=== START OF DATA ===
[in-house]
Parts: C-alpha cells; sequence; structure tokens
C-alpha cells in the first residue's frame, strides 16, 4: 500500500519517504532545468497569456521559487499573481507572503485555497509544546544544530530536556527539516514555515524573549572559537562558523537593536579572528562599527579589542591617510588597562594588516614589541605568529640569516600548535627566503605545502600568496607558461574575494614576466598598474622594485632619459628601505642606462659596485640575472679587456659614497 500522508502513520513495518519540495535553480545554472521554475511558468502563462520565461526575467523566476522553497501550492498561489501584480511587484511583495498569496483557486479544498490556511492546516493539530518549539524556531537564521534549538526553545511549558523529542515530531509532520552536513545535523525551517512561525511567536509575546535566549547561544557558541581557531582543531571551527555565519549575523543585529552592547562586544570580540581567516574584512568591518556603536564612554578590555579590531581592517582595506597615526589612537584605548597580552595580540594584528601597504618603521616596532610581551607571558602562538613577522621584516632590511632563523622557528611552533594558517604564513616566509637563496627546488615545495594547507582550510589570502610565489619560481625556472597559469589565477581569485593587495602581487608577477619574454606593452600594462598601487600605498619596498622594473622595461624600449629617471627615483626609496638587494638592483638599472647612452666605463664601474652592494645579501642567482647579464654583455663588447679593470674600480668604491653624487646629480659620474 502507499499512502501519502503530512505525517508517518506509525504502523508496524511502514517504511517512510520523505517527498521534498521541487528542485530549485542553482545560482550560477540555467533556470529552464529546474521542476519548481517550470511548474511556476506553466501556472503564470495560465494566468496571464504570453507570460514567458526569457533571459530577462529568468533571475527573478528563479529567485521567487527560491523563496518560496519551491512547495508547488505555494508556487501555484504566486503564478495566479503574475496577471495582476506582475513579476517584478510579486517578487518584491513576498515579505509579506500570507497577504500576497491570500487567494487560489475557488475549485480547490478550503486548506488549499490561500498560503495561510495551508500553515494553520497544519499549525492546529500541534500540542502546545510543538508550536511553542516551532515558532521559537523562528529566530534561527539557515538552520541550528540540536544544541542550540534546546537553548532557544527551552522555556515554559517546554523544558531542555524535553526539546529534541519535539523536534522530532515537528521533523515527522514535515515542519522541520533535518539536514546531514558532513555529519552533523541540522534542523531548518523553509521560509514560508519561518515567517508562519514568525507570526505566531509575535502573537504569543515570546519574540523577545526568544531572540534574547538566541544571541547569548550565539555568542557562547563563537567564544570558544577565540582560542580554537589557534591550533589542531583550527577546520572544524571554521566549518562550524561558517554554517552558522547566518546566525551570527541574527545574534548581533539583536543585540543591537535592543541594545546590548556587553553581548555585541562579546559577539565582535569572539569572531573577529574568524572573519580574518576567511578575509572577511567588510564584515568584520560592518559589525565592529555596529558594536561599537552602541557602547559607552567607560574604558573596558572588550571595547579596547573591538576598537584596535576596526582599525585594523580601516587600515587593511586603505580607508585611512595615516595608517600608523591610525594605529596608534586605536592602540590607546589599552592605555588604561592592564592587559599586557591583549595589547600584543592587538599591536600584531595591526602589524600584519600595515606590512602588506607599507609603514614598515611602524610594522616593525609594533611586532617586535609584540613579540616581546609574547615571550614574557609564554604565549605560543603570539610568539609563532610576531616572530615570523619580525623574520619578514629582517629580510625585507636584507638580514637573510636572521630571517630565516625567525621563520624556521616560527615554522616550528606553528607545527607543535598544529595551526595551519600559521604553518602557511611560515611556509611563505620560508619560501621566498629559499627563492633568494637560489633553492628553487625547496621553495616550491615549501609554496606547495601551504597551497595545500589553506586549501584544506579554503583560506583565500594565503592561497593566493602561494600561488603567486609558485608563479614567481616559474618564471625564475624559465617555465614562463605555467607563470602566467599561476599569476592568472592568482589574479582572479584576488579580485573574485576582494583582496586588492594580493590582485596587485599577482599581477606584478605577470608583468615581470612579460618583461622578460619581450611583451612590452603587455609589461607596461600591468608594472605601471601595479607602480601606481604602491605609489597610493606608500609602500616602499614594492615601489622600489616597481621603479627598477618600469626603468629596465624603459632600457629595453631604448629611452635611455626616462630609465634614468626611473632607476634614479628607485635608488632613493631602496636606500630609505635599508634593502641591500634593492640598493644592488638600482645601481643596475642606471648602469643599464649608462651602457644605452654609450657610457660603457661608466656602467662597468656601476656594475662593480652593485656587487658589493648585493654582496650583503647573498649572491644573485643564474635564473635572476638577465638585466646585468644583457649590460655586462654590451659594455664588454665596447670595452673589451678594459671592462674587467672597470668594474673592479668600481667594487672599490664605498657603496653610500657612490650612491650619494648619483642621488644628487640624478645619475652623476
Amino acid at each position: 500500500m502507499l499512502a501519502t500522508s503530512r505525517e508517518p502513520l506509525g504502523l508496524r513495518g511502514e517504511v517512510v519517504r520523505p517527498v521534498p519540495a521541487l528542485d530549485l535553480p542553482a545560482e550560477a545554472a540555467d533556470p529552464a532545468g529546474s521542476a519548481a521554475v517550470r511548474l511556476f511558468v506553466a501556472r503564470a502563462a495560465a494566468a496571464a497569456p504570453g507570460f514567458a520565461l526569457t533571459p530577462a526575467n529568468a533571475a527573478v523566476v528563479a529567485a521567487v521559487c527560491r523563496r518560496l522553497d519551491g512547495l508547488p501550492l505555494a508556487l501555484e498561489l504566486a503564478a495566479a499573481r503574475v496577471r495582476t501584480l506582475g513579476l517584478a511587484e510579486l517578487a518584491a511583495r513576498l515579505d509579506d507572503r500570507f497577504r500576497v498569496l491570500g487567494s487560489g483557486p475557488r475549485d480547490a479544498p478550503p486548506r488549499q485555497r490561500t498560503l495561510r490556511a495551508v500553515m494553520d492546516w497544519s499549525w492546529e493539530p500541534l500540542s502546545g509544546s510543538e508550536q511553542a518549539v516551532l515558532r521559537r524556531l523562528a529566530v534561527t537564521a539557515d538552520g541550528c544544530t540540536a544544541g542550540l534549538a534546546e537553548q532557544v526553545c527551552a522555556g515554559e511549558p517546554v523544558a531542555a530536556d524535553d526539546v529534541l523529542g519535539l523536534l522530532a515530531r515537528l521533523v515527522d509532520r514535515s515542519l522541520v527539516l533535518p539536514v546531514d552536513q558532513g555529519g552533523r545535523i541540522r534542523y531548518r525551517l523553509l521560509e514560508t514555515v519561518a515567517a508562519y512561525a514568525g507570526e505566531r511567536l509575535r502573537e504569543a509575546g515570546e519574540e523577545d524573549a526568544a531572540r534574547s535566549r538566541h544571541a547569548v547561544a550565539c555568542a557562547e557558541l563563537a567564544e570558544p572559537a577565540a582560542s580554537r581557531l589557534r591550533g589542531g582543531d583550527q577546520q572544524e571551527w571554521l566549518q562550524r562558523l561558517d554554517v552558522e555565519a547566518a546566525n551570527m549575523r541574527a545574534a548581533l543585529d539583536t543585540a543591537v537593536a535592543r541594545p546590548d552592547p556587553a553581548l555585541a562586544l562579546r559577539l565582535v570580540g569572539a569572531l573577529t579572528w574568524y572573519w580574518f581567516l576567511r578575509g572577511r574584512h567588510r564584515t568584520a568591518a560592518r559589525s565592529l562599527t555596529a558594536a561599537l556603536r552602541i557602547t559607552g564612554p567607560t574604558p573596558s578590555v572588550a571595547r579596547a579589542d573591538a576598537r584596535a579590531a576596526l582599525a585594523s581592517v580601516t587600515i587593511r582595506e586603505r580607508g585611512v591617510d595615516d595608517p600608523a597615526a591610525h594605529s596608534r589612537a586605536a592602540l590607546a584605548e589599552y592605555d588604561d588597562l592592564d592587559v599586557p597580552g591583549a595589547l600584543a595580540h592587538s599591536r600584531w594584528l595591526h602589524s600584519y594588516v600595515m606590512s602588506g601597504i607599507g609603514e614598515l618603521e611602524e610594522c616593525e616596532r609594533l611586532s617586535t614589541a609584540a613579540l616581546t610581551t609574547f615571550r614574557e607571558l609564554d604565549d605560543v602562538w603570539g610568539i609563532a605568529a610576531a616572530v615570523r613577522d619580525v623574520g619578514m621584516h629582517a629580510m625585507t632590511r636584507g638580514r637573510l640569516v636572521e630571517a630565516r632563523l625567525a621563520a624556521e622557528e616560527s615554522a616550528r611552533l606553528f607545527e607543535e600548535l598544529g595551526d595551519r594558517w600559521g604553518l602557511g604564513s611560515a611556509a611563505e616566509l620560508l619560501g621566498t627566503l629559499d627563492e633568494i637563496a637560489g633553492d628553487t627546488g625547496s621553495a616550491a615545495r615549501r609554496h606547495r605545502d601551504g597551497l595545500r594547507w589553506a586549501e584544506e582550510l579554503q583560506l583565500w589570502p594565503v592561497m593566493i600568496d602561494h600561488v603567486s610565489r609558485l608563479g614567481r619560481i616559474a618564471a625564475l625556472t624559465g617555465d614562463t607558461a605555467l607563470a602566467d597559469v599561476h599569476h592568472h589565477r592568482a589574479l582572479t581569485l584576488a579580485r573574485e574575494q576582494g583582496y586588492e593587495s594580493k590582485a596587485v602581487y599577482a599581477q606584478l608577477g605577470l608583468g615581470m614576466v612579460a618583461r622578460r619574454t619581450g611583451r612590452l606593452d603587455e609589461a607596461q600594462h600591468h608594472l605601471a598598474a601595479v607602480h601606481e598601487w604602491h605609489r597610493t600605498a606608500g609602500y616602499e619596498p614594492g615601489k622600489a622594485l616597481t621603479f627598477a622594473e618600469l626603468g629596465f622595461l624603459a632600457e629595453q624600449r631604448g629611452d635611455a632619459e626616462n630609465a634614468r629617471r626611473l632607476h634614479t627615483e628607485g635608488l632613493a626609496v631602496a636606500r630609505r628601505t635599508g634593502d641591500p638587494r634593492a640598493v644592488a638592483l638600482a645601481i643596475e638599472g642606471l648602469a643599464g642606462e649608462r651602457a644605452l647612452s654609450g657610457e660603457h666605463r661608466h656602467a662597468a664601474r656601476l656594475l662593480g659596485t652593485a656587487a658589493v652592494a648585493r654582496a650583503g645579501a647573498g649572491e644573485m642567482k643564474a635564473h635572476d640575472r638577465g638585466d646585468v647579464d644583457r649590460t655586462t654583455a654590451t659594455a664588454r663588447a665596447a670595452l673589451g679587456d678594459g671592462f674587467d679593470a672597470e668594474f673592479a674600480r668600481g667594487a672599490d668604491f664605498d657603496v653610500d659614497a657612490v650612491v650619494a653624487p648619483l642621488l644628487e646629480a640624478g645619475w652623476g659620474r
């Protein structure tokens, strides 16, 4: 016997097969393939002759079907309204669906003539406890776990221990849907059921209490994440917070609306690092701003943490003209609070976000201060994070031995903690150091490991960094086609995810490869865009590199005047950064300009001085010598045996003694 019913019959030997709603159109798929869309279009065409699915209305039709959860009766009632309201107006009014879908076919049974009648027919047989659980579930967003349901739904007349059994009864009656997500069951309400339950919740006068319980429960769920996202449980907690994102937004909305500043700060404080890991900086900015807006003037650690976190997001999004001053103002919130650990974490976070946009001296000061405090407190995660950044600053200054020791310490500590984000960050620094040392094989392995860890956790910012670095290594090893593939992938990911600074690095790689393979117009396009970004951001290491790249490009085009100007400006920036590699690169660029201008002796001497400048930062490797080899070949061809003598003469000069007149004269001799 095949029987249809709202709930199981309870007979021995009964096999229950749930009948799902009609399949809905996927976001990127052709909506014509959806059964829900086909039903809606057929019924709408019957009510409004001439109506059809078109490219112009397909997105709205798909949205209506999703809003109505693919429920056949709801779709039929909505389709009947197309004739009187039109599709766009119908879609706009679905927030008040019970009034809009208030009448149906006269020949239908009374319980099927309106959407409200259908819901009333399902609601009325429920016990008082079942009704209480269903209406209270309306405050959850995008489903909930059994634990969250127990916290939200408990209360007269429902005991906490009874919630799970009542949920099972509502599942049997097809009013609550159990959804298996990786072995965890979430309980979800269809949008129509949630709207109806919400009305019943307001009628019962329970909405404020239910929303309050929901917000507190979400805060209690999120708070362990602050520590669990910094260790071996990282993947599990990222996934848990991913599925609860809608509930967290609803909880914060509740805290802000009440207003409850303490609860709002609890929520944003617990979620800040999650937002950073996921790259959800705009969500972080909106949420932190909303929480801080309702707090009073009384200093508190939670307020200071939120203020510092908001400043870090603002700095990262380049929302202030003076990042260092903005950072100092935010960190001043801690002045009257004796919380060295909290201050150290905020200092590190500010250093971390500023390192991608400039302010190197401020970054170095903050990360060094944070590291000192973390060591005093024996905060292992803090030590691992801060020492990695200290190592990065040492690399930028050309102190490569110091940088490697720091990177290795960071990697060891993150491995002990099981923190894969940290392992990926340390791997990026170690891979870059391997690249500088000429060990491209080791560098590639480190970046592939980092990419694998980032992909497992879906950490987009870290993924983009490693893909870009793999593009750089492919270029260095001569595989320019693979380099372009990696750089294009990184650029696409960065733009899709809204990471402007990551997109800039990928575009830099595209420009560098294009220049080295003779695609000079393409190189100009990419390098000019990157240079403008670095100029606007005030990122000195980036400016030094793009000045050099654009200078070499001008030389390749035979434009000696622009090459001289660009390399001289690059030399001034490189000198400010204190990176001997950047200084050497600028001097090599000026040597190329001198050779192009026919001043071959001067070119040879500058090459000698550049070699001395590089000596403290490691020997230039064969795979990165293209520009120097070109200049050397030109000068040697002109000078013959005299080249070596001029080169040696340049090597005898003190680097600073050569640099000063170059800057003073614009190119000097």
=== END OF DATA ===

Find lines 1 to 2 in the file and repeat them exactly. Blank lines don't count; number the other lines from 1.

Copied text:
[in-house]
Parts: C-alpha cells; sequence; structure tokens